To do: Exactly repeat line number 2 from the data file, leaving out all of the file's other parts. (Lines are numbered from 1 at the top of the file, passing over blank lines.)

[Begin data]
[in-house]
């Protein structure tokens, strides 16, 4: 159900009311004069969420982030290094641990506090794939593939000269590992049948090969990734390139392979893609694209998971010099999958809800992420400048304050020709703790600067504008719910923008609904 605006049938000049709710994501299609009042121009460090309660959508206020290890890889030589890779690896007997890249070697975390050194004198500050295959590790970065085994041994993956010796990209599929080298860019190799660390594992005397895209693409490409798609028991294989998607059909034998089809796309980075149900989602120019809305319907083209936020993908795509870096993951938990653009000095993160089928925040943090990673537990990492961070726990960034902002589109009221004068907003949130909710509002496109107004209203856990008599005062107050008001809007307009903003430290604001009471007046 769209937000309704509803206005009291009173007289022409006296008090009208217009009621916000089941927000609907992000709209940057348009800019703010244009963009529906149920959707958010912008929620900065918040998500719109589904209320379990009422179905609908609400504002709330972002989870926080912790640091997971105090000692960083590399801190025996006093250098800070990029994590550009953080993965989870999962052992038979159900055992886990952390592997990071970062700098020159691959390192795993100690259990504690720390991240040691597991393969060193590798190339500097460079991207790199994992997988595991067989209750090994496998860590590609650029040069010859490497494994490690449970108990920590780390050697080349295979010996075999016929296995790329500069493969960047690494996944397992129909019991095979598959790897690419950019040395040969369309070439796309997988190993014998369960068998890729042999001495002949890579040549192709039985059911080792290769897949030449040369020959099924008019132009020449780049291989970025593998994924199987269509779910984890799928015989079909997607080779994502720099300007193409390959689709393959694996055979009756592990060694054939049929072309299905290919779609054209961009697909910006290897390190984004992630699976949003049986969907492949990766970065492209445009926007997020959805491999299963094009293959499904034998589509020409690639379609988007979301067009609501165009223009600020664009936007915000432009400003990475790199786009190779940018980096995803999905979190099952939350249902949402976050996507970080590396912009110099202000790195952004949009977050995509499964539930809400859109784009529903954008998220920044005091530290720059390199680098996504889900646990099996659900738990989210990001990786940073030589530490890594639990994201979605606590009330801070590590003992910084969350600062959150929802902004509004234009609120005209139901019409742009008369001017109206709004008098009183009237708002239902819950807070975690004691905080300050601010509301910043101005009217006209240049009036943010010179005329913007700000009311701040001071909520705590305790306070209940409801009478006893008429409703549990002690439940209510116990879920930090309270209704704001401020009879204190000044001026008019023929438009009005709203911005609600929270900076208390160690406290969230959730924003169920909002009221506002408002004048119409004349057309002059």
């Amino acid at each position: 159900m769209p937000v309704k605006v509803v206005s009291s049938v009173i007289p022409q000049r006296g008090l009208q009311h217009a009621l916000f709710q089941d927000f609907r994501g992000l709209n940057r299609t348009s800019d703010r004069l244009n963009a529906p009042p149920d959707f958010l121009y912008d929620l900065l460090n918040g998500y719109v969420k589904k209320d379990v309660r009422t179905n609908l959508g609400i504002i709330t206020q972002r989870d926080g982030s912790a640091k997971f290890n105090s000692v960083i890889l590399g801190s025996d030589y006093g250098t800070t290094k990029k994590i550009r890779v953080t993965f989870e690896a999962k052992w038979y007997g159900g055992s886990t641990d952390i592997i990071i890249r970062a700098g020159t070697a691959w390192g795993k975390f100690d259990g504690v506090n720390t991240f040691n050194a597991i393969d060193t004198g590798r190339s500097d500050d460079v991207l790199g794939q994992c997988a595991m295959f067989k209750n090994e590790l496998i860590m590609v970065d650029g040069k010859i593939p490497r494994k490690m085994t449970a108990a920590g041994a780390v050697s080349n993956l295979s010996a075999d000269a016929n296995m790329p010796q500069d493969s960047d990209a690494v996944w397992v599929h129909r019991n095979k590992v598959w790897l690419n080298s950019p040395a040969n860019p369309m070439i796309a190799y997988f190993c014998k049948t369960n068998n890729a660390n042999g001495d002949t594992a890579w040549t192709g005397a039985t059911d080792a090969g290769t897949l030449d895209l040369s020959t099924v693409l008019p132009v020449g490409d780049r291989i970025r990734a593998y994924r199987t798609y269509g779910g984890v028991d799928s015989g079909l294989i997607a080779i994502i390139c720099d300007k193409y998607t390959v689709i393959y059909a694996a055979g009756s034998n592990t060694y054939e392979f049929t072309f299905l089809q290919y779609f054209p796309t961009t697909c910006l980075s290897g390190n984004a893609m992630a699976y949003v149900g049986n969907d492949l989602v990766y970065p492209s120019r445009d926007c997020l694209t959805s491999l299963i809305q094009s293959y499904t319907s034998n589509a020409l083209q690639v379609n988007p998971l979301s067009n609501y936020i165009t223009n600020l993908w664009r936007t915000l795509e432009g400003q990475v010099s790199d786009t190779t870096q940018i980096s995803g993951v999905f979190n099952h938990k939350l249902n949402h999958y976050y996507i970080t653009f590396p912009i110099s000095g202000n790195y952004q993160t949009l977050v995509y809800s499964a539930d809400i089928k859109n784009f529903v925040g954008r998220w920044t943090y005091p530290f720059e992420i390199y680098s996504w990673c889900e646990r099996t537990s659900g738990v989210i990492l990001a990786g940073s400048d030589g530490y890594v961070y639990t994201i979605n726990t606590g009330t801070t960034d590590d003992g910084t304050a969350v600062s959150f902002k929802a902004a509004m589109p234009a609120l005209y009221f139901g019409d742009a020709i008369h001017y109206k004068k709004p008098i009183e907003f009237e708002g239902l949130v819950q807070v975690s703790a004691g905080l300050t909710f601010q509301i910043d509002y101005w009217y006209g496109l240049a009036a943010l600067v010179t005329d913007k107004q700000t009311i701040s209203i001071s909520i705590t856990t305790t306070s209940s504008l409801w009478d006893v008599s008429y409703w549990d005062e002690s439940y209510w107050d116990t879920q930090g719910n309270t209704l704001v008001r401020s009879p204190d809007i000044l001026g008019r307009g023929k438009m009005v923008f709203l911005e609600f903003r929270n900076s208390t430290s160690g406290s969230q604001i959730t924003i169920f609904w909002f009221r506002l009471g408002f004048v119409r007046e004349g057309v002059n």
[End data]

């Protein structure tokens, strides 16, 4: 159900009311004069969420982030290094641990506090794939593939000269590992049948090969990734390139392979893609694209998971010099999958809800992420400048304050020709703790600067504008719910923008609904 605006049938000049709710994501299609009042121009460090309660959508206020290890890889030589890779690896007997890249070697975390050194004198500050295959590790970065085994041994993956010796990209599929080298860019190799660390594992005397895209693409490409798609028991294989998607059909034998089809796309980075149900989602120019809305319907083209936020993908795509870096993951938990653009000095993160089928925040943090990673537990990492961070726990960034902002589109009221004068907003949130909710509002496109107004209203856990008599005062107050008001809007307009903003430290604001009471007046 769209937000309704509803206005009291009173007289022409006296008090009208217009009621916000089941927000609907992000709209940057348009800019703010244009963009529906149920959707958010912008929620900065918040998500719109589904209320379990009422179905609908609400504002709330972002989870926080912790640091997971105090000692960083590399801190025996006093250098800070990029994590550009953080993965989870999962052992038979159900055992886990952390592997990071970062700098020159691959390192795993100690259990504690720390991240040691597991393969060193590798190339500097460079991207790199994992997988595991067989209750090994496998860590590609650029040069010859490497494994490690449970108990920590780390050697080349295979010996075999016929296995790329500069493969960047690494996944397992129909019991095979598959790897690419950019040395040969369309070439796309997988190993014998369960068998890729042999001495002949890579040549192709039985059911080792290769897949030449040369020959099924008019132009020449780049291989970025593998994924199987269509779910984890799928015989079909997607080779994502720099300007193409390959689709393959694996055979009756592990060694054939049929072309299905290919779609054209961009697909910006290897390190984004992630699976949003049986969907492949990766970065492209445009926007997020959805491999299963094009293959499904034998589509020409690639379609988007979301067009609501165009223009600020664009936007915000432009400003990475790199786009190779940018980096995803999905979190099952939350249902949402976050996507970080590396912009110099202000790195952004949009977050995509499964539930809400859109784009529903954008998220920044005091530290720059390199680098996504889900646990099996659900738990989210990001990786940073030589530490890594639990994201979605606590009330801070590590003992910084969350600062959150929802902004509004234009609120005209139901019409742009008369001017109206709004008098009183009237708002239902819950807070975690004691905080300050601010509301910043101005009217006209240049009036943010010179005329913007700000009311701040001071909520705590305790306070209940409801009478006893008429409703549990002690439940209510116990879920930090309270209704704001401020009879204190000044001026008019023929438009009005709203911005609600929270900076208390160690406290969230959730924003169920909002009221506002408002004048119409004349057309002059």